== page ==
Lost Highway (Island)
Often maligned as denizens of the territories colonized by spandex-clad, poodle-haired '80s poseurs, Bon Jovi actually chucked the pop-metal approach by 1988's New Jersey . And since the release of that watershed opus, the group has trafficked in melodic hard rock with payoffs that come in the form of anthemic choruses ideally suited for stadium singalongs.
While the Bon Jovi oeuvre might not be high art, one must concede that their songs are memorable, the production is flawless, and the lyrics do occasionally touch on universal truths. What Bon Jovi is selling is entertainment, rendered with a degree of emotional gristâ"Springsteen lite, if you will. Its populist rock has recently become somewhat politicized, delivering centrist liberalism that seems refreshing, especially when sandwiched between the knee-jerk jingoism of most white, male, middle-aged classic rock artists.
And that's why the group's new album, Lost Highway , is such a vexation. The band's calculated decision to create MOR pop/country will surely move units. ( Lost Highway is currently No. 1 on the charts. This seems a given when you consider that the mainstream country audience is composed of '40s-ish, suburban Caucasians raised on rock in, you guessed it, the '80s.) The anthemic choruses are intact, but the shredding leads are replaced with the whine of an anesthetized fiddle. And the glimpses of lyrical heft that made the band acceptable as a guilty pleasure have been shitcanned in favor of the trite love balladry of tepid adult pop.
Lost Highway will probably prove to be a critical juncture in the career of Bon Jovi. The band could follow Aerosmith and Metallica into the corporate void and become a franchise, or they could realize that the conscious move toward Nashville pop is a mistake, even if it is profitable. Let's hope these guys opt for the latter and hurry back to the New jersey shores where they belong. St. Bruce is waiting to welcome them home. â" John Sewell
Our Love to Admire (Capitol)
There's an old Human Giant comedy sketch in which a particularly pretentious record store clerk talks about the time, â“last May,â” when he went trick-or-treating with Carlos D from Interpol.
â“But Halloween is in October,â” a confused customer responds.
â“Not when you're Carlos D,â” answers the smirking clerk. â“That guy doesn't play by the rules.â”
For an indie rock fan, this scene is both funny and strangely plausible, considering Interpol's five-year reign as Matador's most painfully hip Joy Division disciple. That sterling reputation is on the line now, however, with the band's unholy, major label debut, Our Love to Admire .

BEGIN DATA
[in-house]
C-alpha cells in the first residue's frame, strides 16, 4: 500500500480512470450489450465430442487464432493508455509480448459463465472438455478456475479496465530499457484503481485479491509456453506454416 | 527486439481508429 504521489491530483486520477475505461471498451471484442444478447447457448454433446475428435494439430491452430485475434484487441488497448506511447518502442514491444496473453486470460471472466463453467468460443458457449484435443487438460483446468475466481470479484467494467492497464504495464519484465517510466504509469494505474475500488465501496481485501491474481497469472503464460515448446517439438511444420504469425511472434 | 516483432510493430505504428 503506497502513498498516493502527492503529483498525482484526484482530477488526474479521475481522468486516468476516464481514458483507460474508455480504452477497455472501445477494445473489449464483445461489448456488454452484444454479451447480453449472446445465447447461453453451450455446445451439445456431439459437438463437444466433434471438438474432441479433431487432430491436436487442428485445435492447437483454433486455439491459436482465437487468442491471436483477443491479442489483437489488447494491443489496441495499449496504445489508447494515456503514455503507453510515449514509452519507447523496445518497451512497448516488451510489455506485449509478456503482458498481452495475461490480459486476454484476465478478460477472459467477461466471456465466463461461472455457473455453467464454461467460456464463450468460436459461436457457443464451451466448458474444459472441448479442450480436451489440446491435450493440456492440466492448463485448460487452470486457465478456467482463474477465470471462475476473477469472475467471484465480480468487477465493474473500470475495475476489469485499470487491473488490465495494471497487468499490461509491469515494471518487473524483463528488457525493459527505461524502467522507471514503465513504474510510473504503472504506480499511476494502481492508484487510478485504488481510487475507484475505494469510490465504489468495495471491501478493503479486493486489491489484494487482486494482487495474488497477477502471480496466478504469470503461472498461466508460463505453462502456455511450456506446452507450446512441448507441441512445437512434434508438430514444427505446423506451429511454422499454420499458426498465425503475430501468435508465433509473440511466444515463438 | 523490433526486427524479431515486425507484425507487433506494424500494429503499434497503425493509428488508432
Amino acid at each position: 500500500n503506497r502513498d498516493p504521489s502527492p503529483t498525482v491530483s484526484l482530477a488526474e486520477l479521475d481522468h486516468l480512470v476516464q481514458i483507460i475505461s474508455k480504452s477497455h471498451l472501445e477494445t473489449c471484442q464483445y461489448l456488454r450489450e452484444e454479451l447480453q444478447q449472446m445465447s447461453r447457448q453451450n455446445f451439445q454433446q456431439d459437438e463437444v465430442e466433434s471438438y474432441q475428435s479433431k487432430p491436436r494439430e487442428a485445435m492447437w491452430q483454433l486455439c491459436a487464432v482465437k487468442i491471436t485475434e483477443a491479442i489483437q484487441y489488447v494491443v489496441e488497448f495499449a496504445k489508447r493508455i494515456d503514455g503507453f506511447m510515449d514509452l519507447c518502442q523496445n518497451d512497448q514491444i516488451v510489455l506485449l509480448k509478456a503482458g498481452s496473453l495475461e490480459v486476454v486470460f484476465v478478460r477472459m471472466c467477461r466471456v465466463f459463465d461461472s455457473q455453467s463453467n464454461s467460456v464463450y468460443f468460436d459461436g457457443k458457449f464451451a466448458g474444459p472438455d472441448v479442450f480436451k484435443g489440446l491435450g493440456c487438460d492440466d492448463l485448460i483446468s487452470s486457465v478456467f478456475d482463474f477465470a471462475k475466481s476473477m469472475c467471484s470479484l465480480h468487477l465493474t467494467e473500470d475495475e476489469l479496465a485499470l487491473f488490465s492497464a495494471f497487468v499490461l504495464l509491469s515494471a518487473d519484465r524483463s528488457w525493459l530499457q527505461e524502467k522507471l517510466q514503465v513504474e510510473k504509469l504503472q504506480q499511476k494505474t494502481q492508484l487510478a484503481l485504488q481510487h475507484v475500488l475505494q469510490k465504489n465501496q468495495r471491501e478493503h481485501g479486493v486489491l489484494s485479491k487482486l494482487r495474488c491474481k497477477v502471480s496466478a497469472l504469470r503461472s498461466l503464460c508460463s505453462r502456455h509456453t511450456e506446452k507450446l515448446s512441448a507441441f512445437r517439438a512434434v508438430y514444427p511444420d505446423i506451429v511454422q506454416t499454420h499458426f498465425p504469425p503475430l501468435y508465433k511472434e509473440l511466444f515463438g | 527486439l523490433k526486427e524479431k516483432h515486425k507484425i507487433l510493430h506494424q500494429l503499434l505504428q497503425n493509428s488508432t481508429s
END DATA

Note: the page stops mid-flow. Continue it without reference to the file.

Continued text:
As it turns out, any fears of Interpol turning into a disposable, mainstream version of itself (in other words, She Wants Revenge) are unwarranted. However, Our Love to Admire only occasionally matches the infectiousness and scope of the band's 2001 debut, Turn On the Bright Lights , and mainly dwells on the same so-so plateau as 2004's Antics .
Opening track â“Pioneer to the Fallsâ” is certainly a highlight, chockfull of familiar Interpol ingredients like impending doom, swirling minor chords, and morbid lyricism: Show me the dirt pile / and I will pray / that the soul can take / three stowaways . If you can't fit all six minutes of that track on a mixtape, go with â“Pace Is the Trick,â” which is shorter and essentially the same song.
For those looking for new twists, â“No 1 In Threesomeâ” offers a sprightlier bass line than Carlos D typically offers, but rest assured, the guy still trick-or-treats whenever the hell he wants. â" Andrew Clayman
A low guitar drone begins and builds intensity. Vocals enter, deep, hollow, wordless. Pitches mingle to a choral effect and climax with a thunder roll into a plateau of rainfall. â“War Songâ” sets the tone sonically and geographically for Anonymous, creating an aural and visual tableau of American plains and mountainous deserts.
Anonymous is Tomahawk's third release and marks a major departure in sound. While the band's prior attempts offer solid, heavy rock tunes reminiscent of the performers' origins, Anonymous brings the band's sound into a distinct identity of its own.
With album having been â“inspired by Native American Material from the Late 19th Century,â” the source material liberates Anonymous . The songs build internal tension through mood and intensifying layers augmented by the images spawned from titles like â“Ghost Dance,â” â“Red Fox,â” and â“Sun Danceâ” in a way that makes the listener part of the album. The instrumentation is fresh and surprising throughout, employing memorable guitar melodies and percussion with highlights in the rhythmically unsettling â“Totemâ” and the richly textured â“Crow Dance.â”
Vocally, Mike Patton displays pitch and tonal quality absent in earlier Tomahawk releases. Although several tracks on the album do not contain identifiable words, and lyrics often consist of repeated phrases like â“Oh, the crow our fatherâ” and â“Skin walker, skin walker, skin walker, you are,â” the listener quickly forgives, then embraces this because the effect is the message. The album's true power derives from its cohesive vision that offers the willing listener a unique and resonant journey. â" Andrew Najberg
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